David DeSandro is the amazing creator of the popular jQuery plugins Masonry and Isotope and he’s now Web Designer at Twitter (can’t wait to understand how David mastery will end up integrating the Twitter UX). We reached out David from NY to ask him inspire our community with insights and suggestions about the act of creation, creativity and enjoyment in doing what you love.
[SuperThemes]: You’re a successful folk, with diverse interests and a bunch of different experiences: all is permeated by a urgency to create, “make things”. What are your suggestions to young creatives these days?? What is being creative? How do you succeed to keep your creativity alive in time?
[David DeSandro]: I consider “creativity” to be the literal definition — to create and to make things. This does not include coming up with new ideas, or expressing yourself outwardly — just making things. Personally, I’ve learned that if I’m not making things, then I’m not happy. It’s not just something a talent or affinity. I have to be creative. My livelihood depends on it! When I’m not making things, I get cranky, and no one likes that.
In our world, we have so many other inputs coming in, capitivating our attention. It’s easy to forget that we can be producers of content, instead of just consumers.
If you are an inspiring new creative, I encourage you to consider what makes you happy. Is it making things, or sharing work, or gaining the attention and respect of your peers? Identifying this core motivator helps put everything else into perspective.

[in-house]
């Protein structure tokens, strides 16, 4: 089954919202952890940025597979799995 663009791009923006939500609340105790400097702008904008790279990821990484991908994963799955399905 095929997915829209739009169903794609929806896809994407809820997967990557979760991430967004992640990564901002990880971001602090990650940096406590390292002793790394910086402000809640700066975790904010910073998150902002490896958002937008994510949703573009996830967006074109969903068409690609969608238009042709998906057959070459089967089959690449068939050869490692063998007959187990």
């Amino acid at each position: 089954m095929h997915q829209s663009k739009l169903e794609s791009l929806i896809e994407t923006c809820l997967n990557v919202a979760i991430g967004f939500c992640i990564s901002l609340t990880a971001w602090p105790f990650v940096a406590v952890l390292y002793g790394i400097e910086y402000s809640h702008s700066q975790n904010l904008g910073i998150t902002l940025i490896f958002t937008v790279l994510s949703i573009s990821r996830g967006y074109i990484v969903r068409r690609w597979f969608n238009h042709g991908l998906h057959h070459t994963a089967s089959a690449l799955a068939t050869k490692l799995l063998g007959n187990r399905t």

[Superthemes]: And what is the role of becoming a first hand creator, maker and deal with all the process of making a product or idea real?
[David DeSandro]: It’s funny. Most of the things I make aren’t that great. If you poke around on the web, you come to learn that the threshold for quality is actually pretty low — my work included especially. This insight can be encouraging for creators. You can assume an attitude of “Hey, why not?”
Most of the time, when I’m starting a project, it will be the first time for me working with a certain resource. I enjoy shipping stuff that is “good enough” because then I can move on and work on something else.
I advocate a “quantity over quality” philosophy. Make stuff that just about works, and make a lot of it.
[Superthemes]: You experimented with creating open source / freely available software and also you experimented with licensing and pricing for commercial use (think about isotope), reasonable payments, etc… There’s a huge amount of freely available work that makes up a “common good” available for every designer to adopt and people often deal with the doubts: shall I make it commercial or maybe leave it free and monetize visibility?
I know there’s an amazing “presentation” that all readers shall check but, is there any opinion you wan to share about how to make this work?
[David DeSandro]: The openness of the Web is one of its core pillars. Being able to build upon the work of others, and contribute to the greater good has generated an incredible, vibrant environment for development on which the Web thrives.
But there is a another side to open-source development. Once a resource reaches a certain level of popularity, it attains a critical mass. At that point, it’s untenable for the original author to support it. In my case, I was tired of responding to email after email regarding Masonry. I saw commercializing Isotope as a possible solution.